‘Crimes of Grindelwald’: the slowest magic around

Semler at the Cinema features Brandon Semler’s thoughts on the world of film, including reviews, think pieces, previews and more.

By Brandon Semler

My prevailing question after walking out of the latest “Fantastic Beasts” installment was: who are these movies for? 

Director David Yates’ fourth entry in the Harry Potter universe (he directed the last four Potter films and the first “Fantastic Beasts” entry) is a dark, plodding thriller that is more interested in its Dan Brown-esque family tree mystery than it is the spectacular universe it lives in. 

And, to state it simply, it’s boring.

“Fantastic Beasts: The Crimes of Grindelwald” is mostly set in late 1920s Paris, as Newt Scamander (Eddie Redmayne) and allies follow clues and leads that will lead them to stopping Grindelwald (Johnny Depp), an evil and powerful wizard who has recently escaped from custody.

Harry Potter creator and author J.K. Rowling penned the screenplay for the film, and served as a producer. 

Much like its predecessor, the film moves slowly with heavy dialogue and a very dark, limited color pallete, a recipe for a nap. It is evident from two full-length endeavors that these films are not designed for children anymore. Beyond just the dire circumstances (which we admittedly got in later Harry Potter installments), the film’s interest in a family mystery completely consumes it. Much of what unfolds is not easy to follow, and seemingly impossible for a child or early teen. But more importantly, it’s blatantly uninteresting. 

So its not for kids. But as as an adult who grew up on the Harry Potter books and films, I can’t say I find much to love about these either. Though the Potter series went to some very dark places, it felt ultimately rooted in friends, family, love and morality. I can’t quite get to the bottom of what these films are rooted in. Maybe that will become more apparent in the third, fourth, fifth or twelfth installment.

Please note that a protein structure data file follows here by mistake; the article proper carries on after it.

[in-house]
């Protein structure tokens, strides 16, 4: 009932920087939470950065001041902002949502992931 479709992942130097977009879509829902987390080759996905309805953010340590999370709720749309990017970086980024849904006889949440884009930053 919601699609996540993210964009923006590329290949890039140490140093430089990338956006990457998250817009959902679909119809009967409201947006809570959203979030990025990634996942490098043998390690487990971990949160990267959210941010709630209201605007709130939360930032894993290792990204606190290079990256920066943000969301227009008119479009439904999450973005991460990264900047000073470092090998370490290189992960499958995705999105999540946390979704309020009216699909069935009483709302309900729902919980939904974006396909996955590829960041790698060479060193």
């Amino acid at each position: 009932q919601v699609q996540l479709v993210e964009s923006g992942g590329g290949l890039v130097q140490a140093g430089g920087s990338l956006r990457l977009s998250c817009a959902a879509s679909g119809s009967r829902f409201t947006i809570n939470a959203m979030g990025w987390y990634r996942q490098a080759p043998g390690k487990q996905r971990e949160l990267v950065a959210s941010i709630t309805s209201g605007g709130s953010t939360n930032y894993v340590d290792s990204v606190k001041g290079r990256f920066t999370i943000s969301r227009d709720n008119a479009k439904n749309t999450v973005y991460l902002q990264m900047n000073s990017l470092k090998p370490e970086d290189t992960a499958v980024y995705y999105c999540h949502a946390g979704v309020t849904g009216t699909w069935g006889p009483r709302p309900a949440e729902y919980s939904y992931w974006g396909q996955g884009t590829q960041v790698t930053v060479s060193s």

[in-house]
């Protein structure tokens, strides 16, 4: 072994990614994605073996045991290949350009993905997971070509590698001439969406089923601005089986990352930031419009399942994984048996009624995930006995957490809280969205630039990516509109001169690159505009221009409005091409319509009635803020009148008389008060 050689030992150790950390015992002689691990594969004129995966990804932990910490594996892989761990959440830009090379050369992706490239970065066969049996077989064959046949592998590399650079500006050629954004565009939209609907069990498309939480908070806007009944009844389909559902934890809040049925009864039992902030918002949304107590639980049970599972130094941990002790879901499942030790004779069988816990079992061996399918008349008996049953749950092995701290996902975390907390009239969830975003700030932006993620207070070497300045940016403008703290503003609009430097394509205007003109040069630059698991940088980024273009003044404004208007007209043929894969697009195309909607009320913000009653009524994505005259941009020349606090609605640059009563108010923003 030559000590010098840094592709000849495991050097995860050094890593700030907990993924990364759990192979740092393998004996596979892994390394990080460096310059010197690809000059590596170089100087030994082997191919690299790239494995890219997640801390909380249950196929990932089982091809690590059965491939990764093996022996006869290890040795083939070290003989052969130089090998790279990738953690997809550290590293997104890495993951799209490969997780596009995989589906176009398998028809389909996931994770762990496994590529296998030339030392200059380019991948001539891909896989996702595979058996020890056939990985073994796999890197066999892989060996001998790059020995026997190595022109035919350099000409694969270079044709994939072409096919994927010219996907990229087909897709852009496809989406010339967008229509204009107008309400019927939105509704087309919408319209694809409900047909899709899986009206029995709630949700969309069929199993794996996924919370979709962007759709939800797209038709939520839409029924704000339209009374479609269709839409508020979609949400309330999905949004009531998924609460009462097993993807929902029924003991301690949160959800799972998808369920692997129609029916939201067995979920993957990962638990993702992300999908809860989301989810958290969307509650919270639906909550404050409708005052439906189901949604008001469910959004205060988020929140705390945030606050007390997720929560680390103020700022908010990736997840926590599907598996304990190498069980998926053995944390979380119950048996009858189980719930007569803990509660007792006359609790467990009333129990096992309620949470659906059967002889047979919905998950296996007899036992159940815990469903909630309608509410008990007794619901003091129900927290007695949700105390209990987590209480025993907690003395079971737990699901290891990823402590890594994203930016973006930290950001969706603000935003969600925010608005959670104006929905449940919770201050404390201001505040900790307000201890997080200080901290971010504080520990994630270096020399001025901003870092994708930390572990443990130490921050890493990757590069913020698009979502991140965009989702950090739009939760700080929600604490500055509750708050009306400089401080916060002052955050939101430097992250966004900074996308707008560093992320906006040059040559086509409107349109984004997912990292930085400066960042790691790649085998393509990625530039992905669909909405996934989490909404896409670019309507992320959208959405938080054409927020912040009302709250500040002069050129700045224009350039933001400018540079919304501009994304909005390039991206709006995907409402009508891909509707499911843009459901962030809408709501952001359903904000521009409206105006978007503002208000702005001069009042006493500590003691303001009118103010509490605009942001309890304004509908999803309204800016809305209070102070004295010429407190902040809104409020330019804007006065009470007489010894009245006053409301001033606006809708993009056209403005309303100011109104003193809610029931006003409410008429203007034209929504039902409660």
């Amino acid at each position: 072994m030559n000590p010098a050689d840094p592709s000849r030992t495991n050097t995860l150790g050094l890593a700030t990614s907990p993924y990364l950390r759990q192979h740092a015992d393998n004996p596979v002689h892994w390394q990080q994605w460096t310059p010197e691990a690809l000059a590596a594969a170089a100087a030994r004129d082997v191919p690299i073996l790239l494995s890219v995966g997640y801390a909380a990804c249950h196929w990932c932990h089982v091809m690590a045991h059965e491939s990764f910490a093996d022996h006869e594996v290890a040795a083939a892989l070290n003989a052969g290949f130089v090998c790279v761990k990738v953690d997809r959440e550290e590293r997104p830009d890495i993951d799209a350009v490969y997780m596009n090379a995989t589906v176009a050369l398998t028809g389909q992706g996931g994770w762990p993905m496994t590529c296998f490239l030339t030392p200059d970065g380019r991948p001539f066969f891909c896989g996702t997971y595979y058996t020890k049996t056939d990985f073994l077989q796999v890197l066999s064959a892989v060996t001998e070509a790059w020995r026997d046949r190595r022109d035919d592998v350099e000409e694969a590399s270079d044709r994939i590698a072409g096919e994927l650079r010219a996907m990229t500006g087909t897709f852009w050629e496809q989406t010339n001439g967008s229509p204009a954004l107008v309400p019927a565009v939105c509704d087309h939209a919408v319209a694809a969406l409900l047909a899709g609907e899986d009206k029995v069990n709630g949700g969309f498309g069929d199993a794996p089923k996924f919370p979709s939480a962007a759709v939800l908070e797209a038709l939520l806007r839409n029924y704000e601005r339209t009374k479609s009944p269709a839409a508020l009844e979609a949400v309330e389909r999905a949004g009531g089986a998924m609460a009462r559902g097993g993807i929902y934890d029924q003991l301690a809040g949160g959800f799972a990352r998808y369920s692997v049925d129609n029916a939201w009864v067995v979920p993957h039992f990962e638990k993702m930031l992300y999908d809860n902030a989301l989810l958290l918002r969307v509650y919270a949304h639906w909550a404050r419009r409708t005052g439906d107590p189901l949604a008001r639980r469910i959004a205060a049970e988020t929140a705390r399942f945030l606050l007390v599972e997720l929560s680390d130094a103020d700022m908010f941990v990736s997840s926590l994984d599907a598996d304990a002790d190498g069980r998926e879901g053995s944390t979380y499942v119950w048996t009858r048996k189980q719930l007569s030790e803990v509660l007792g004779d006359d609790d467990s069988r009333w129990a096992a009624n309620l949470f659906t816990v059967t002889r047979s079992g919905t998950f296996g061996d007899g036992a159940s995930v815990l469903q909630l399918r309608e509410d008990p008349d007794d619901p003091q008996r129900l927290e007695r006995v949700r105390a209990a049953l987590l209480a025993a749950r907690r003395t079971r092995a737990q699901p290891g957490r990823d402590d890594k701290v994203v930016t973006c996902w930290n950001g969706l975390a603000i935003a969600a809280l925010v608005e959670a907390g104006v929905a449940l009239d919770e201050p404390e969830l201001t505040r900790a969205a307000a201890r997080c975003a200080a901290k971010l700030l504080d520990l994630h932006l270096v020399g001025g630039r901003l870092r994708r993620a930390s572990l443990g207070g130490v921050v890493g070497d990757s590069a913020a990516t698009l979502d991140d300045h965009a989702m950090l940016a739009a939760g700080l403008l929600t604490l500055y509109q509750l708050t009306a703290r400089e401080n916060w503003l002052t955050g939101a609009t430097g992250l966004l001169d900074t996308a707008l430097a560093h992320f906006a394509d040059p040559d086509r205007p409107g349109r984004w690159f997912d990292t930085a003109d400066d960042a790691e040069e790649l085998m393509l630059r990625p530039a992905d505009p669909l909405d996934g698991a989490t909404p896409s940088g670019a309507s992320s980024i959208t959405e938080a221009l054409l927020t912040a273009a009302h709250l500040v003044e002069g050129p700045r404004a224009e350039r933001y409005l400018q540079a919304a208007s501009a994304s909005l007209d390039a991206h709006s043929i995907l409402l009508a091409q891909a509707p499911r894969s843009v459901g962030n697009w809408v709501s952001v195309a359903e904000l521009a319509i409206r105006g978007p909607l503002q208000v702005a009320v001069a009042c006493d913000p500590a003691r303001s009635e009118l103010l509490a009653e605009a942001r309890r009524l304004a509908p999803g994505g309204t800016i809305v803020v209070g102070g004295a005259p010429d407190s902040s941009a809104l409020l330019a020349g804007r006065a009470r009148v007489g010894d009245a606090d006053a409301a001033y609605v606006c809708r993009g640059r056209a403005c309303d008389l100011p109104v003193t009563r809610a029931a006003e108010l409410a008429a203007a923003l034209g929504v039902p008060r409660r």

The character of Newt Scamander remains the obvious highlight of this series, and Redmayne’s portrayal of him is perfection. Though it gets very little screen time, Newt’s relationship with potential love interest Tina Goldstein (Katherine Waterston) is one of the more interesting components of the film, though it is clumsily addressed at times. 

Jude Law is superb as Albus Dumbledore, and if I look forward to anything in the coming installments, its him and Newt. Depp does a fine job as Grindelwald. He’s still quite capable of onscreen villainy.

Some of the current political undertones running through Grindelwald’s rise in the film seemed like an easy dunk, if not a tad heavy handed. However, there is a sequence later in the film where a projection of real-life future horrors is thrust upon people of the time. It was an effective look at the good intentions often confused and misled in the machine of propaganda.

Despite some compelling characters and really cute magic beasts, “Fantastic Beasts: The Crimes of Grindelwald” is a drag. 

Status: Do Not Recommend

Brandon Semler can be reached at popdiversifies@gmail.com, or on Twitter @BrandonSemler.

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